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The next level of care to be prioritized would be respite care, both in day centres and (for longer periods) in residential or nursing homes. Such facilities (as envisaged in Goa, for example) could act also as training resource centres for caregivers. Residential care for older people is unlikely to be a priority for government investment, when the housing conditions of the general population remain poor, with homelessness, overcrowding and poor sanitation. China and India), nursing and residential care homes are opening up in the private sector to meet the demand from the growing affluent middle class. Good quality, well-regulated residential care has a role to play in all societies, for those with no family support or whose family support capacity is exhausted, both as temporary respite and for provision of longer-term care. Absence of regulation, staff training and quality assurance is a serious concern in developed and developing countries alike. Similarly, low income countries lack the economic and human capital to contemplate widespread introduction of more sophisticated services; specialist multidisciplinary staff and community services backed up with memory clinics and outpatient, inpatient and day care facilities. Nevertheless, services comprising some of these elements are being established as demonstration projects. The ethics of health care require that governments take initial planning steps, now. The one certainty is that "in the absence of clear strategies and policies, the old will absorb increasing proportions of the resources devoted to health care in developing countries" (28). At least, if policies are well formulated, its consequences can be predicted and mitigated. Prevention, where it can be achieved, is clearly the best option, with enormous potential benefits for the quality of life of the individual, the family and carers, and for society as a whole. Primary preventive interventions can be highly cost effective, given the enormous costs associated with the care and treatment of those with dementia (see the section on Disability, burden and cost, above). Thus, in developed countries with their comprehensive health and social care systems, the vital caring role of families, and their need for support, is often overlooked. This is true for example in the United Kingdom, where despite nuclear family structures and contrary to supposition, there is a strong tradition that persists today for local children to provide support for their infirm parents. Conversely, in developing countries the reliability and universality of the family care system is often overestimated. Older people are among the most vulnerable groups in the developing world, in part because of the continuing myths that surround their place in society (30). It is often assumed that their welfare is assured by the existence of the extended family. Arguably, the greatest obstacle to providing effective support and care for older persons is the lack of awareness of the problem among policy-makers, health-care providers and the community. Mythologizing the caring role of the family evidently carries the risk of perpetuating complacency. Caring was associated with substantial psychological strain as evidenced by high rates of psychiatric morbidity and high levels of caregiver strain. People with dementia in developing countries typically live in large households, with extended families. Larger families were associated with lower caregiver strain; however, this effect was small and applied only where the principal caregiver was co-resident. Indeed, it seemed to operate in the opposite direction where the caregiver was non-resident, perhaps because of the increased potential for family conflict. In many developing countries, traditional family and kinship structures are widely perceived as under threat from the social and economic changes that accompany economic development and globalization (30). Some of the contributing factors include the following: Changing attitudes towards older people. The education of women and their increasing participation in the workforce (generally seen as key positive development indicators); tending to reduce both their availability for caregiving and their willingness to take on this additional role. Populations are increasingly mobile as education, cheap travel and flexible labour markets induce young people to migrate to cities and abroad to seek work. In the economic catastrophe of the 1980s, two million Ghanaians left the country in search of economic betterment; 63% of older persons have lost the support of one or more of their children who have migrated to distant places in Ghana or abroad. Older people are particularly vulnerable after displacement as a result of war or natural disaster.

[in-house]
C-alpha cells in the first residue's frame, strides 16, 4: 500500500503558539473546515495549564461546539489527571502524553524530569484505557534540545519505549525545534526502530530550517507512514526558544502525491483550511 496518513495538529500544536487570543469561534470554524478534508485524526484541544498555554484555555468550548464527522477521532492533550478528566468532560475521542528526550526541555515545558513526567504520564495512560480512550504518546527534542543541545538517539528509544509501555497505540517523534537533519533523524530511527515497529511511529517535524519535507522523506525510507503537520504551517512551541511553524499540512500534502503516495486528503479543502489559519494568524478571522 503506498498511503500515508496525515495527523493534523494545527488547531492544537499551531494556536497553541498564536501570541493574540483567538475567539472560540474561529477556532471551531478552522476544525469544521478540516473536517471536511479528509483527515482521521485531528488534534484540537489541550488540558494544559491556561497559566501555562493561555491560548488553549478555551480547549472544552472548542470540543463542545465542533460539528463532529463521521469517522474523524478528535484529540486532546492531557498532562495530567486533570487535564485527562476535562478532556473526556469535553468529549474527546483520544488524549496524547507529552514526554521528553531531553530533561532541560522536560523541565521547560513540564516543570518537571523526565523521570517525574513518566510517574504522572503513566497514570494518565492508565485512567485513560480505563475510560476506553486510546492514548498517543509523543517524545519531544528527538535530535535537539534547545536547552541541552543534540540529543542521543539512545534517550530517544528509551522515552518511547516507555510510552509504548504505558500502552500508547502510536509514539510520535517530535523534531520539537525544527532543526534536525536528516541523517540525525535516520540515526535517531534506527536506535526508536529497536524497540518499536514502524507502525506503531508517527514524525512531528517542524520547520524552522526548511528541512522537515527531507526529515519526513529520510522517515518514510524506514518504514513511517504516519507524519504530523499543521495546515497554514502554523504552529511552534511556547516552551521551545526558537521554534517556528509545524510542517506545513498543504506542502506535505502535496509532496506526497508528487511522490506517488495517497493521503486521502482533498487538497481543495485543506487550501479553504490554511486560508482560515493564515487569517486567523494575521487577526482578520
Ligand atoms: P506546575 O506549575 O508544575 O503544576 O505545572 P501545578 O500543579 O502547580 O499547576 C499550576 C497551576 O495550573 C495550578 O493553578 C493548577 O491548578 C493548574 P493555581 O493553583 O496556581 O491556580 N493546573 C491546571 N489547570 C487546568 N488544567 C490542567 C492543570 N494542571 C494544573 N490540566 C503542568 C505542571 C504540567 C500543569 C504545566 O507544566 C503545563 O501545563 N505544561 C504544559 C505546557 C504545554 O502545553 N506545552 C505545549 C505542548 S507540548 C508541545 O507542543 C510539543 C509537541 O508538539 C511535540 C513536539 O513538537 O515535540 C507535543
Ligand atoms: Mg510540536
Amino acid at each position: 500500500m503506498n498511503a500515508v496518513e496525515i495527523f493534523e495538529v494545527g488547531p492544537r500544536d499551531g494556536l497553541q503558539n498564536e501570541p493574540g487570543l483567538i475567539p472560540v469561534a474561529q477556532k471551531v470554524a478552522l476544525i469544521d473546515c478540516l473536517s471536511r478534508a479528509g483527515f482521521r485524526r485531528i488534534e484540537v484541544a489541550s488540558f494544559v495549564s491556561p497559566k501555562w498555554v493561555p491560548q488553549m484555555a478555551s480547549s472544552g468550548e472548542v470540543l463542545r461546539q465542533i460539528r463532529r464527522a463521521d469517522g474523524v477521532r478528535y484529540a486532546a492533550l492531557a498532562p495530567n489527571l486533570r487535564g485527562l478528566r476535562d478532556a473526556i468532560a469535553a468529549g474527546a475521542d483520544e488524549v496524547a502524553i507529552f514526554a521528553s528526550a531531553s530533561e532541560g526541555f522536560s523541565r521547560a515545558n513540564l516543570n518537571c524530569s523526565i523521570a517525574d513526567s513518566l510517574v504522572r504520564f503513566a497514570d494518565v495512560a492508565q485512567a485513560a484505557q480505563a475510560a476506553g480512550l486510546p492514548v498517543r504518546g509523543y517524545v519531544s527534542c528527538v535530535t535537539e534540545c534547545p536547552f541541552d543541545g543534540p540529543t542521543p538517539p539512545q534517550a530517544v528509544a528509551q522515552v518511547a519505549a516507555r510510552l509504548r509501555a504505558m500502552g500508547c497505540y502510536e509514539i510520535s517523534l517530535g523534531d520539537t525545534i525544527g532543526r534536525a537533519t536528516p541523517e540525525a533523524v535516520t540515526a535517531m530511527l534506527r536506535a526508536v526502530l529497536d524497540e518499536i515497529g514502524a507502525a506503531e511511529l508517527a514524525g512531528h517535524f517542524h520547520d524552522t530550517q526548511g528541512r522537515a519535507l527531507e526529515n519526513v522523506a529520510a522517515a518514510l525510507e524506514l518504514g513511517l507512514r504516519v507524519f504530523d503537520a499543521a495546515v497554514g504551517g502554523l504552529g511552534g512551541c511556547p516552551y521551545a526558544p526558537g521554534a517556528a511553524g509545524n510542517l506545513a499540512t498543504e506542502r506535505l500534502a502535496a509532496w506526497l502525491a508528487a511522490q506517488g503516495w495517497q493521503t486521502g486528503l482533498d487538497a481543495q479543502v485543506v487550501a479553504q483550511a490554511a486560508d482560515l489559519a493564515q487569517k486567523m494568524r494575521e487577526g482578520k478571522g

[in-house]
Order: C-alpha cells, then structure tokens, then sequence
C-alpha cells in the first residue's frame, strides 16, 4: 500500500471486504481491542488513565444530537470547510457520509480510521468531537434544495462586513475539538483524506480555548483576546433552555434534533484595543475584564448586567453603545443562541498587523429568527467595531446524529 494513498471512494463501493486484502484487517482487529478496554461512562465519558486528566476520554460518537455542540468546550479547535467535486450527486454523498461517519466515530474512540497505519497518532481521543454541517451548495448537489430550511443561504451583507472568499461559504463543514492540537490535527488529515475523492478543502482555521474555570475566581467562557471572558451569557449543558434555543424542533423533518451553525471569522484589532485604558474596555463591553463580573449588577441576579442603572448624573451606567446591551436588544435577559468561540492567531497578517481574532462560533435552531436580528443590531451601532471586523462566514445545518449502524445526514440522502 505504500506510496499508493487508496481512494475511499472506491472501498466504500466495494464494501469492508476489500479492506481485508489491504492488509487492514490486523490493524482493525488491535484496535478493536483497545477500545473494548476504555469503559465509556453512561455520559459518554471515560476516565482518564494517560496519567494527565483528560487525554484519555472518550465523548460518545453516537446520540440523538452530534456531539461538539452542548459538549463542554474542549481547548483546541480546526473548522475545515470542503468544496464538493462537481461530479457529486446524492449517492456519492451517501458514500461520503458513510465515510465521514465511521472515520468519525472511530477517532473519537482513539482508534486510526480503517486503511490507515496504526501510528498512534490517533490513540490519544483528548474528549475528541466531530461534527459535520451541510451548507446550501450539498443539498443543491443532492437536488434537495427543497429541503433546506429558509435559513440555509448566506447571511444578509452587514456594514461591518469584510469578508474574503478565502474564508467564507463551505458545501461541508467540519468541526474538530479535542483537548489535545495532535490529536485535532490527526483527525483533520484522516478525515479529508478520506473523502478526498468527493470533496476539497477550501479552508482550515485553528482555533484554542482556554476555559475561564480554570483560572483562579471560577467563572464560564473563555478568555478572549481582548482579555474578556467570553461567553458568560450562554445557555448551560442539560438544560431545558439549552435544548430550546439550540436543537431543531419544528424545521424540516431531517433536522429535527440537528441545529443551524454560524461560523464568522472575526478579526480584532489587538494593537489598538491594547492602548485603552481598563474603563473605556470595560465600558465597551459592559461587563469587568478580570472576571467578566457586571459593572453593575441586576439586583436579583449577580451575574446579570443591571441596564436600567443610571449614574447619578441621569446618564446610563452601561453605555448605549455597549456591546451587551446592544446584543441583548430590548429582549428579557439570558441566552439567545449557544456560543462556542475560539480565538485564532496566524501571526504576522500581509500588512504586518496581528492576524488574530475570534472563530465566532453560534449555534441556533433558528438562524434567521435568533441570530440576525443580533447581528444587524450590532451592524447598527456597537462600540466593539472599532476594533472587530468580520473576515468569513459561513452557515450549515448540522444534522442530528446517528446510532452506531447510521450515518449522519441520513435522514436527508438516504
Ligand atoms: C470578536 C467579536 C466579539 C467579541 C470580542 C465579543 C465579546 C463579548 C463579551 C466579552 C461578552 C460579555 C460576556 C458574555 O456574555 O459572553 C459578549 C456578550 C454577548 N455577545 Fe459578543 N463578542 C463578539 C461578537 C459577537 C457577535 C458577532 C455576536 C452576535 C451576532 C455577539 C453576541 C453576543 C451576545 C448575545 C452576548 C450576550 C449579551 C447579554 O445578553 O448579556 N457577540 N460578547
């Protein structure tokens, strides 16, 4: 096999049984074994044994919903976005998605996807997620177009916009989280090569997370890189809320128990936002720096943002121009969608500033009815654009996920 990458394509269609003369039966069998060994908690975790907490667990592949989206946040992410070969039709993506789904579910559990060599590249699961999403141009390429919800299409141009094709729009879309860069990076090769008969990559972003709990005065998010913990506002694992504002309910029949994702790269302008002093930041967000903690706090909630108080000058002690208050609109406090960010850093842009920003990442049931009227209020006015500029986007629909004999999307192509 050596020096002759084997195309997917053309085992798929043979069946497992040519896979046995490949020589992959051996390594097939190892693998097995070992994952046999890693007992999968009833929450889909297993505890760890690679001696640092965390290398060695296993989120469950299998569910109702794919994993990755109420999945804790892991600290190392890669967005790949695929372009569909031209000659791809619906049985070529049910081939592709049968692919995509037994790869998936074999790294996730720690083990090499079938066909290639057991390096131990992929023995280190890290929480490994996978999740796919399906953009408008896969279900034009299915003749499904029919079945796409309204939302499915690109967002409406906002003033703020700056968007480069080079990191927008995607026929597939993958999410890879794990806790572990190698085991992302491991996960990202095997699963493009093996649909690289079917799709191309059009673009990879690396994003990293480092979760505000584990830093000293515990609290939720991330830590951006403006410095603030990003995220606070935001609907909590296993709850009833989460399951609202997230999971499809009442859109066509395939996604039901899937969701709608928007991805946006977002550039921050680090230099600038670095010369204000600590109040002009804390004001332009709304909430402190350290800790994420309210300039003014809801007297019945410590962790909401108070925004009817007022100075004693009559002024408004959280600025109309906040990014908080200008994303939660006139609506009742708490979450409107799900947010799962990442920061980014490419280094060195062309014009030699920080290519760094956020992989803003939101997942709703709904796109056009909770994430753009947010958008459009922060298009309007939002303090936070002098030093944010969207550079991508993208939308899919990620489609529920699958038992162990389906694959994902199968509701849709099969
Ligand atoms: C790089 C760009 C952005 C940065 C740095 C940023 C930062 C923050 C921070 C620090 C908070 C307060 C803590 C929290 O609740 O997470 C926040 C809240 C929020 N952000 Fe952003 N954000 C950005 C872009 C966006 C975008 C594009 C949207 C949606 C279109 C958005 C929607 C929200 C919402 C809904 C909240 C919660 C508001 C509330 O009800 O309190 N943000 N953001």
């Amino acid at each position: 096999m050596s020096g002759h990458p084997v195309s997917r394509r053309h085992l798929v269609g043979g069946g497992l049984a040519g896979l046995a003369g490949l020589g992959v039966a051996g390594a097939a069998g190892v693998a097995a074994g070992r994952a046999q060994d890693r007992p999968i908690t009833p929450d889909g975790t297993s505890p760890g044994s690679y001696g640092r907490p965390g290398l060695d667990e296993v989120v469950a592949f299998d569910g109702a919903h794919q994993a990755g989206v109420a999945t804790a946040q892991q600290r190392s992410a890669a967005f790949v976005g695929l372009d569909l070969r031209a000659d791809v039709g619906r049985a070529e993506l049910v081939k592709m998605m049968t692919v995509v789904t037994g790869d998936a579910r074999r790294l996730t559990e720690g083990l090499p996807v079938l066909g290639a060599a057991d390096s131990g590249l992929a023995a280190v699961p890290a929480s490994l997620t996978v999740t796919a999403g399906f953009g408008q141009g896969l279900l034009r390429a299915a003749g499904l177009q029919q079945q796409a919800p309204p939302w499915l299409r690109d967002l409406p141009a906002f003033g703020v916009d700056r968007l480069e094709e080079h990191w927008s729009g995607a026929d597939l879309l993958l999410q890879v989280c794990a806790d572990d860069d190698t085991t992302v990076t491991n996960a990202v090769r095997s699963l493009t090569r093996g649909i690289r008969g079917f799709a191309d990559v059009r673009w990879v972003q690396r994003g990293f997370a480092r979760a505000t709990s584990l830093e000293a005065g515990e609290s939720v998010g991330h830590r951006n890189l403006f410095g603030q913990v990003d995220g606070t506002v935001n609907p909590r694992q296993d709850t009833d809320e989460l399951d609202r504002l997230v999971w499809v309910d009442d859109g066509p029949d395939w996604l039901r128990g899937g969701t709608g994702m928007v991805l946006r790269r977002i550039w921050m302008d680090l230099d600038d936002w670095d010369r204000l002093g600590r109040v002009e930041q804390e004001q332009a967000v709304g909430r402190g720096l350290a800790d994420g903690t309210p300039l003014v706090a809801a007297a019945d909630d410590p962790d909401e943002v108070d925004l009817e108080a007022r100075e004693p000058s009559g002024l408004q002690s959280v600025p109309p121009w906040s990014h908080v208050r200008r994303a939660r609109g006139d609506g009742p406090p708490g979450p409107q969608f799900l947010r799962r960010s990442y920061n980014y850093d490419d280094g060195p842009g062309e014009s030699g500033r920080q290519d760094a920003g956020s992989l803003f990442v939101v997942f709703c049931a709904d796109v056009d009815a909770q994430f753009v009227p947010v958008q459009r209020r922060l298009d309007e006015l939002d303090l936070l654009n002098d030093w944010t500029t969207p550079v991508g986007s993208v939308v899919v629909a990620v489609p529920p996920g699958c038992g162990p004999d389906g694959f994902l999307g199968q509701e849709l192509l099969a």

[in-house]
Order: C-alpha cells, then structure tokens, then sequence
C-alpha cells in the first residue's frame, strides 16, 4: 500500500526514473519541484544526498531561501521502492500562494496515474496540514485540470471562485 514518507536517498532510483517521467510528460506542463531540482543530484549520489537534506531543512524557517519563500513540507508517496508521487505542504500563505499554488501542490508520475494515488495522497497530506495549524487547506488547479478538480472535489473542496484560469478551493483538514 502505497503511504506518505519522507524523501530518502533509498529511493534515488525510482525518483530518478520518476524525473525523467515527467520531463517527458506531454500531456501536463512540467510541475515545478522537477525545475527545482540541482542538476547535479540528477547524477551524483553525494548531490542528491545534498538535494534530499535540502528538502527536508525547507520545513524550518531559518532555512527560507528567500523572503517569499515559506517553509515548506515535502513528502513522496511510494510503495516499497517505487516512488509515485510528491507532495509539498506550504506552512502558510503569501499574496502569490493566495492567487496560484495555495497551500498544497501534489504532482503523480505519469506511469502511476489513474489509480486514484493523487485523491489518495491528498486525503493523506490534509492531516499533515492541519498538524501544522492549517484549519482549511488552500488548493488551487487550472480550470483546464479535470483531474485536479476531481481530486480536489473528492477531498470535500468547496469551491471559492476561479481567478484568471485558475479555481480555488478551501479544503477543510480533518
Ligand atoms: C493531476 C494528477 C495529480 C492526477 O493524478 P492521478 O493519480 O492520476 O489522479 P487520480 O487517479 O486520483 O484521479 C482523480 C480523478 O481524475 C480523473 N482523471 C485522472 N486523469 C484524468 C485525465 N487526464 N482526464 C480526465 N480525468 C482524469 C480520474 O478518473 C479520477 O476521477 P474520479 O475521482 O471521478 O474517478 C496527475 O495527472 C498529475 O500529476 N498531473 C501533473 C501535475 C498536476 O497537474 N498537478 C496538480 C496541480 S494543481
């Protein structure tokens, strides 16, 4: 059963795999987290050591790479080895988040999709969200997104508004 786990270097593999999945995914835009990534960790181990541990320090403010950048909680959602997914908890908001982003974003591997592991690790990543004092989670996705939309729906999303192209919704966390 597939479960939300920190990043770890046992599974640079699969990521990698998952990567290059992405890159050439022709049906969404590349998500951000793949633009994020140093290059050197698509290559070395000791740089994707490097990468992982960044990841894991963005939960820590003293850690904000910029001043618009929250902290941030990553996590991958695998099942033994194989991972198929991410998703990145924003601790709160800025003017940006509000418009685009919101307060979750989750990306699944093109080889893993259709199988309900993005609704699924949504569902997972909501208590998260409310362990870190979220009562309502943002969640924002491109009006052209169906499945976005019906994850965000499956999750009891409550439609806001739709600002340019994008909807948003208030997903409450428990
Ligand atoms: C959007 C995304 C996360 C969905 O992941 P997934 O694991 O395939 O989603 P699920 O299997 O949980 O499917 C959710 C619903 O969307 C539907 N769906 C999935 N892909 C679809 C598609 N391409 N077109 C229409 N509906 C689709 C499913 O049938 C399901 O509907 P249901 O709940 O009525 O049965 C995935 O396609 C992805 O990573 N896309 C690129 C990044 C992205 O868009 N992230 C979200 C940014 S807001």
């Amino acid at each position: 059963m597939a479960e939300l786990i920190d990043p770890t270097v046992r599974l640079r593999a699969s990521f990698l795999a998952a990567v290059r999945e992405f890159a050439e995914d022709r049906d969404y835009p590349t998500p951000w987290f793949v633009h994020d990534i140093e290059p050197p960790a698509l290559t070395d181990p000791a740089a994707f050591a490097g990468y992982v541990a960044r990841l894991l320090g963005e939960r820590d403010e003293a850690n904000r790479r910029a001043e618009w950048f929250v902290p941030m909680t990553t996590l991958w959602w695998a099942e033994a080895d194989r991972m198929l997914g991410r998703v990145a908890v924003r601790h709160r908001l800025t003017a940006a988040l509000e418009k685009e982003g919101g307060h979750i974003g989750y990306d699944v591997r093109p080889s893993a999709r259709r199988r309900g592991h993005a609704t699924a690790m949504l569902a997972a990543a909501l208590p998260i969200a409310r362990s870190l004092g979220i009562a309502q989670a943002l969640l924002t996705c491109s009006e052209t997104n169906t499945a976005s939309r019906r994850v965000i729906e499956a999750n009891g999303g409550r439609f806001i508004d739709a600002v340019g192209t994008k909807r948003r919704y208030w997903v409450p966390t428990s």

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The future payout will be determined only after the performance cycle concludes in three years. Actual payout (0200% of target) will be known at the end of the three-year cycle in January 2022. Until the end of the notice period, he will receive further contractual compensation that includes the base salary, Annual Incentive and pension benefits. The column "Other 2019 compensation" includes inter alia their pro-rata compensation from the date they left the Executive Committee to December 31, 2019 or to the end of the performance cycle in the case of the "Long-Term Incentive 2019-2021 cycle grants at target". Actual payout (0200% of target) will be known at the end of the three-year cycle in January 2021. The information under the column "Other 2018 compensation" also includes, inter alia, their pro-rata compensation from the date they stepped down from the Executive Committee to December 31, 2018. The difference is primarily due to: · the reduced overlap of members (in total, 17 Executive Committee members were granted compensation in 2018 compared to 15 members in 2019). Malus and clawback Per our "-Executive Committee compensation philosophy and principles," in 2019, there was no legal or factual basis on which to exercise malus or clawback for current or former Executive Committee members. The vesting of this grant is subject to performance conditions assessed at the end of the period. Andrй Wyss stepped down from the Executive Committee on March 31, 2018, and ended his notice period on September, 30 2018. The Compensation Committee reviews compliance with the share ownership guideline on an annual basis. As of December 31, 2019, all members who have served at least five years on the Executive Committee have met or exceeded their personal Novartis share ownership requirements. Also includes unvested keep-whole shares received in connection to the Alcon spin-off. The multiple is calculated based on the full-year annual base salary and the closing share price as at the end of the 2019 financial year. Paul Hudson and Richard Francis stepped down from the Executive Committee in 2019. Hudson owned zero vested shares, and 140 121 unvested shares and other equity rights and Mr. Francis owned 50 615 vested shares and 86 740 unvested shares and other equity rights. No other payments (or waivers of claims) were made to former Executive Committee members or to "persons closely linked" to them during 2019. Loans to Executive Committee members Our policy does not allow loans to be granted to current or former members of the Executive Committee or to "persons closely linked" to them. Therefore, no loans were granted in 2019, and none were outstanding as of December 31, 2019. Novartis delivers treasury shares to associates to fulfill these obligations, and aims to offset the dilutive impact from its equity-based participation plans. Michael Ball, received a one-off award of 50 000 Performance Share Units (the payout range was 0200% of target) on February 1, 2016, when he joined Novartis, subject to the achievement of targets linked to the turnaround of Alcon during the 2016-2018 performance cycle. Ball gave notice to retire from the Executive Committee on July 1, 2018, following the announcement of the spin-off of Alcon but continued to work in a full-time capacity for Alcon. The performance metrics of the award were based on financial and non-financial targets, including sales growth ahead of peers, core operating income growth ahead of sales growth, core operating income margin at least in line with the average of peers, and successful developments and launches of new products. Performance was monitored regularly across the three-year performance cycle and assessed against the targets supported by the Compensation Committee at the end of each financial year. After a significant gap in performance versus the targets in the first year, Alcon partially closed the gap in the next two years. Overall, the turnaround of the business resulted in a very successful spin-off, creating significant value for shareholders. Core operating income grew ahead of sales, and target launches of new products like PanOptix, and Dailies Total1 were well executed.